Creating long posts is good for your readers, and good for Google, but if they're not well organized, then some readers may not stick around.

A Table of Contents can organize your post, and give your readers the option of skipping ahead to a desired section of a long post rather than having to scroll to find it.

How to Create a Table of Contents

If you understand what it is you're typing, then the whole process of creating a Table of Contents seems rather simple, and you'll find yourself adding TOC's in minutes, without the use of a plugin.

So, before we get into the process of creating the Table of Contents, let's review a few basic terms:

Table of Contents - In a post, this is a series of topics, usually displayed by bulletpoints or numbers, that are associated with an anchor tag and jump link, which enables readers to "jump" ahead to a specific section of your post or page.

Anchor Tag or<a></a> - HTML that marks a destination spot for a jump link.

<a> means you are starting an anchor tag

</a> means you are ending an anchor tag

Jump Link - This is a link that is created with the help of the HTML tag, allowing readers to "jump" over content.

Because your Table of Contents will have several topics (bulletpoints, numbers, titles, etc), and you want each topic to lead to one specific point in your post, each topic will need it's own unique anchor tag.

To make them unique, you will give them a name.

An Example Table of Contents

If you wrote a long post on useful social media platforms for business marketing, and wanted to include a Table of Contents, it might look like this:

  1. Pinterest
  2. Facebook
  3. Instagram
  4. Twitter
  5. LinkedIn
  6. YouTube

If you want this Table of Contents to be truly helpful, then you want it to be functional. You want to add links, so that your reader can click on each one and be taken directly to that section of your post.

To make it functional takes two steps:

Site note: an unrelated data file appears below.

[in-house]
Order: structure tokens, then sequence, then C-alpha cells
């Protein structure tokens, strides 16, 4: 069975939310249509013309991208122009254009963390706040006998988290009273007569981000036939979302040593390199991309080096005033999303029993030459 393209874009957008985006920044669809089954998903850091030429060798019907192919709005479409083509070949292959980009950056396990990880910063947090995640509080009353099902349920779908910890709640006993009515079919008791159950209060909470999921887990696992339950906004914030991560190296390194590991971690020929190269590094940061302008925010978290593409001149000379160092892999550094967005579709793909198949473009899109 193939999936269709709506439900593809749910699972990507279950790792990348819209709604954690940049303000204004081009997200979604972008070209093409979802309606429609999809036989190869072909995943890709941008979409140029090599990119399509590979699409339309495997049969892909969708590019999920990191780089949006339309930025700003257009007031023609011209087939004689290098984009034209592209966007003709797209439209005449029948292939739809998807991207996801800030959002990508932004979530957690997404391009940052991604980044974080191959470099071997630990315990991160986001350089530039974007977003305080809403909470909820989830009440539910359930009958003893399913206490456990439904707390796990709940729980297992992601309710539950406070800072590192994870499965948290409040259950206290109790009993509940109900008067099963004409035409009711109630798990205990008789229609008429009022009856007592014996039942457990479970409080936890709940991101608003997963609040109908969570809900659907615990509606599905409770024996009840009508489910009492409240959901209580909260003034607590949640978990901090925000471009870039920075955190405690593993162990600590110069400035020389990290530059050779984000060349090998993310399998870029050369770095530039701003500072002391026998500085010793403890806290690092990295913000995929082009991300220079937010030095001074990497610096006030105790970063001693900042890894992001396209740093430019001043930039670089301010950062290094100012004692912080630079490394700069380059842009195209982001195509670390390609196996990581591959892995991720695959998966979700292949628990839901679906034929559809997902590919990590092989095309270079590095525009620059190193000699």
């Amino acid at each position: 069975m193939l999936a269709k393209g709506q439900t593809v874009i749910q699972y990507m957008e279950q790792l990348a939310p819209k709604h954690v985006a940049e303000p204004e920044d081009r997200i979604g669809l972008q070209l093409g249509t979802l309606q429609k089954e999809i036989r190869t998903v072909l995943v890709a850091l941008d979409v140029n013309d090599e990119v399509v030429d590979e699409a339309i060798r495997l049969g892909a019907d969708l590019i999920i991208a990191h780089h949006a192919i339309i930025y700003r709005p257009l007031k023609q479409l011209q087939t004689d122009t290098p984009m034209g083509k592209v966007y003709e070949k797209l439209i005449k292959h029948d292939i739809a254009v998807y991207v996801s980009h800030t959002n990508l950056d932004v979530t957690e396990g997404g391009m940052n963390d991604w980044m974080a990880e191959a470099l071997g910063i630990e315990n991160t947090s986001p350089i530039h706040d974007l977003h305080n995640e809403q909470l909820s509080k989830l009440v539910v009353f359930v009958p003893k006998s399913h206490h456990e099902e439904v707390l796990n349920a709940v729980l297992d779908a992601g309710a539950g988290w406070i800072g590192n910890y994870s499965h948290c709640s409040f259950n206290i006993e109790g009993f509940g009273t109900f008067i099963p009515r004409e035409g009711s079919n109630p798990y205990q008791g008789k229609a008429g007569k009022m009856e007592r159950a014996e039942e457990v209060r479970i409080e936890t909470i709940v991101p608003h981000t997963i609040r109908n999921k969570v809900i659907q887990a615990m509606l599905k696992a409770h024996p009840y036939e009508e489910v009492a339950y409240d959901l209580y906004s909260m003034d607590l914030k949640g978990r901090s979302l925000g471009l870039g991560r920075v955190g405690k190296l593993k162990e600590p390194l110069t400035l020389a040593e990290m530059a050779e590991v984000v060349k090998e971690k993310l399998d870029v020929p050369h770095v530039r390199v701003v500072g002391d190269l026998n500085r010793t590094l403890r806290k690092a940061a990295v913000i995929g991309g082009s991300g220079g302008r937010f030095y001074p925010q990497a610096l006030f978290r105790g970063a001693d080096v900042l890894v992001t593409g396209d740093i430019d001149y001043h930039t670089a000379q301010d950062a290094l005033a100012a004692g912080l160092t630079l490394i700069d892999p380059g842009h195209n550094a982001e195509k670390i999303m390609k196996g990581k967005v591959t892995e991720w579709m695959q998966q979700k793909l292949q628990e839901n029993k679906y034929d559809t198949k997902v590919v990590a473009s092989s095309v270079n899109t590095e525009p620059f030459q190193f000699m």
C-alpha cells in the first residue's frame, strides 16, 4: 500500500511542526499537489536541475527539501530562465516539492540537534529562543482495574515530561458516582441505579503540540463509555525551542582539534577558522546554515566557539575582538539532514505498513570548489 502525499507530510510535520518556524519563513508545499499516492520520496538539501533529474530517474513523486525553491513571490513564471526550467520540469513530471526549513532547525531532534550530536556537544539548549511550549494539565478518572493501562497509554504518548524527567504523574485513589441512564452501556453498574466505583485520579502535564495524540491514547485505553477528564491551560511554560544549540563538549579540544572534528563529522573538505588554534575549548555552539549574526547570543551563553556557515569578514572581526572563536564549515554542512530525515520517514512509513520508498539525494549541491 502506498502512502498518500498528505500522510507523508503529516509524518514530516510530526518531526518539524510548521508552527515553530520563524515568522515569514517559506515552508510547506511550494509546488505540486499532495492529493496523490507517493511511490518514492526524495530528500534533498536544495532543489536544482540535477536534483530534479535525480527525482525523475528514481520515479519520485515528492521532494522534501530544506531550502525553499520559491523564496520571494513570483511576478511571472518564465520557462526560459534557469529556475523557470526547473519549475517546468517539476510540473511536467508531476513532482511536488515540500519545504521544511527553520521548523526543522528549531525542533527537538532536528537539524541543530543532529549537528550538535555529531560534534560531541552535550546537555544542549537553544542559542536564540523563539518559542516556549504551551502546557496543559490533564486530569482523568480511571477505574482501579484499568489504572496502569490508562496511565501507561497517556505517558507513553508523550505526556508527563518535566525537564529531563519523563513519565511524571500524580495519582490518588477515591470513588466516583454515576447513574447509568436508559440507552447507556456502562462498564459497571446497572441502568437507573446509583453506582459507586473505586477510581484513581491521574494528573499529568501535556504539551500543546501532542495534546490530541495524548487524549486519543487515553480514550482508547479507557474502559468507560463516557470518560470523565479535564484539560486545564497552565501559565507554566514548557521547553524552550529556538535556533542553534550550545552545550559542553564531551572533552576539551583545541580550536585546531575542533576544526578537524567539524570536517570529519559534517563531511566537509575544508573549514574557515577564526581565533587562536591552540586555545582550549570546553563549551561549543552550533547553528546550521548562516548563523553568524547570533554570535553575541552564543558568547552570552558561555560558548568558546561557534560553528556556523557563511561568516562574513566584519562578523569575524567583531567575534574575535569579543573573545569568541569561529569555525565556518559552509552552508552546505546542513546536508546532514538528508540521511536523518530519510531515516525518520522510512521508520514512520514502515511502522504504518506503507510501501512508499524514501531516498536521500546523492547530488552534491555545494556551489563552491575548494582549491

1. create the unique anchor tag
  2. create the link that jumps to that unique anchor tag

Now that you know the basics (yes, that's it!), you're ready to see the process in action, and can follow along to create your own Table of Contents.

Click on Next Page...



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Jessibelle72 Premium
Perfect! Thanks a lot!
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cris1018 Premium
Thanks, Jessica, and you're welcome!
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Stella741 Premium
Very interesting Cris!

I do not use tables in my content.

However, though this seems confusing to me now, i am sure I will cotton on to this way of doing a table with practice/

Thanks for sharing.
Stella
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cris1018 Premium
It is a little confusing the first time through, but after the second link, the light bulb comes on. You can totally do it, Stella! They're really useful for long content posts :-)
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Stella741 Premium
We'll see....
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Brenda63 Premium
Thanks for explaining how to do it. I admit I have a hard time understanding this anchor tag. I don't get it. I use a TOC plugin. Easier for me. I would need to train myself on this anchor tagging.
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cris1018 Premium
You can do it, Brenda! It's actually not hard once you go through the steps on a couple links and get a feel for the correct spacing. If you try it and have any questions, let me know! :-)
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Mick18 Premium
Excellent training thanks Cris.
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cris1018 Premium
Thank you, Mickey. Hope it is helpful!
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tck7 Premium
Thank you for this post. I was just wondering how do i create a link that allow readers to jump straight to the section they want to read and this post appeared on my feed
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cris1018 Premium
Perfect! I love when that happens to me! If you have any questions after you try it, just ask! (and Welcome to WA!)
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